Skip to Content

Sick Betta


Improper Care Can Lead To A Sick Betta Fish

A sick Betta fish can often be the result of improper care. All too often it’s easy to get away from the routine procedures that need to be followed in caring for a pet of any kind, and of course a pet fish is no different. Even improperly introducing a Betta into its new home can be a cause of problems not to far down the road. Betta fish can of course contract certain diseases due to various conditions, but sometimes a fish can just get sick or not be in the best of health do to its environment.

Putting two male Betta fish in the same tank will of course lead to you having at least one sick Betta in a short time, and possibly two. In all likelihood, the end result will be one dead Betta, as two males will fight to the death. You can put several females in the same tank and they’ll generally get along quite fine. Just avoid putting two many in a tank that may be too small, or one or more of the fish may become stressed and sicken.

The Right Water Is Important – Betta’s are not overly fussy about their water supply; however they are sensitive to sudden changes in their water. If a Betta is used to swimming in a shallow muddy pool, it could become stressed and sicken if suddenly placed in clean fresh water. Tap water is fine, but if the water has been treated with chemicals, such as chlorine, it’s best to let a bucket of it sit overnight before using it as fresh water for the aquarium. Distilled water should be avoided, as should rapid changes in water temperature. Water which is outside of the pH range the Betta likes can lead to a sick Betta, and testing the pH level periodically is a smart thing to do, especially when changing water. A pH of 7.0 (neutral) is ideal; water with a pH above 7.5 or below 6.5 may create a problem. Also it needs to be remembered that the Betta is a tropical fish, and water temperature should be kept at 72 degrees or even 5 to 10 degrees higher. If the temperature falls into the 60’s or below, you may or may not end up with a sick Betta, but certainly will have a sluggish one.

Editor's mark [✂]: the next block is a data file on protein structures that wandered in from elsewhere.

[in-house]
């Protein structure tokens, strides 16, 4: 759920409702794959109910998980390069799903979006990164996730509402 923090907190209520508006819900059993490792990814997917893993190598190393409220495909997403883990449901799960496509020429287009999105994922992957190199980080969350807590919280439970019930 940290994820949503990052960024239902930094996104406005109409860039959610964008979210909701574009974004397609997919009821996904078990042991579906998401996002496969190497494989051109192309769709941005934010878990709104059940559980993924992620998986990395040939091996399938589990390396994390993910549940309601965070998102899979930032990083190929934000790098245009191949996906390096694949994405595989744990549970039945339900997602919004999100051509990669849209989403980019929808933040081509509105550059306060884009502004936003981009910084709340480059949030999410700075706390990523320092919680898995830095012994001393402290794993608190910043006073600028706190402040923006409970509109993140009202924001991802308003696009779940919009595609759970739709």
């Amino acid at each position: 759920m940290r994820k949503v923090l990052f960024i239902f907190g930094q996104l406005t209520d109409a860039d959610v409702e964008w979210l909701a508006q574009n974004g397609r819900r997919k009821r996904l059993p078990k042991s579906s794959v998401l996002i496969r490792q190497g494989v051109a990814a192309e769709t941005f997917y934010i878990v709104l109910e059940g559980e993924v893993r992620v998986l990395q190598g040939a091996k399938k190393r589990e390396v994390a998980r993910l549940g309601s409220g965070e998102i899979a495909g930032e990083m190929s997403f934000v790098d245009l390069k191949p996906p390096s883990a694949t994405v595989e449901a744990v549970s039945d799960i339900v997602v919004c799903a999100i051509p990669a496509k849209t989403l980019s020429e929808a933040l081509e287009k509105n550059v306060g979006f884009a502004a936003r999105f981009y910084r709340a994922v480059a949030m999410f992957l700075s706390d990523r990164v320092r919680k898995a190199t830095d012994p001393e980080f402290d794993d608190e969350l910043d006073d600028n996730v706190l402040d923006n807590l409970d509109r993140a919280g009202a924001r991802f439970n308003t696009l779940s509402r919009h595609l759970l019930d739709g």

Quiet And Cozy – Live or plastic plants in the aquarium will help keep your fish healthy as it does like to rest upon occasion and leaves are the ideal place to do so. As far as resting is concerned, the Betta much prefers still water. It breathes on the surface, so you don’t need to aerate the aquarium. Too much water movement can even be detrimental to the Betta Keep things nice and quiet and relaxing for your pet.

Follow Proper Feeding Guidelines – Nutrition is obviously another area where you want to be doing things right. Probably the most common cause of a sick Betta from a nutritional standpoint is overfeeding. Either the Betta will get fat, easy to do if it is fed live food, or uneaten food will simply accumulate on the bottom of the tank and create an unhealthy environment. A once a day feeding is all the Betta needs, and give it no more than it can eat in about 5 minutes. Young Bettas need to be fed twice as often. The Betta’s natural food is mosquito larvae. Live food however can bring with it bacteria and disease, and is probably best avoided. Freeze dried brine shrimp is a good substitute, although it is best when given as a treat and not as an everyday meal.

The message is this, if you follow the generally rules and guidelines for caring for your pet Betta, you should rarely have a problem as far as your pet’s health and well being is concerned. If you have several fish and/or you feed the Betta live food, there is a greater risk of disease. On occasion, one can have a sick Betta for no apparent reason, but with proper care, this should be a rare event.

Related Resources: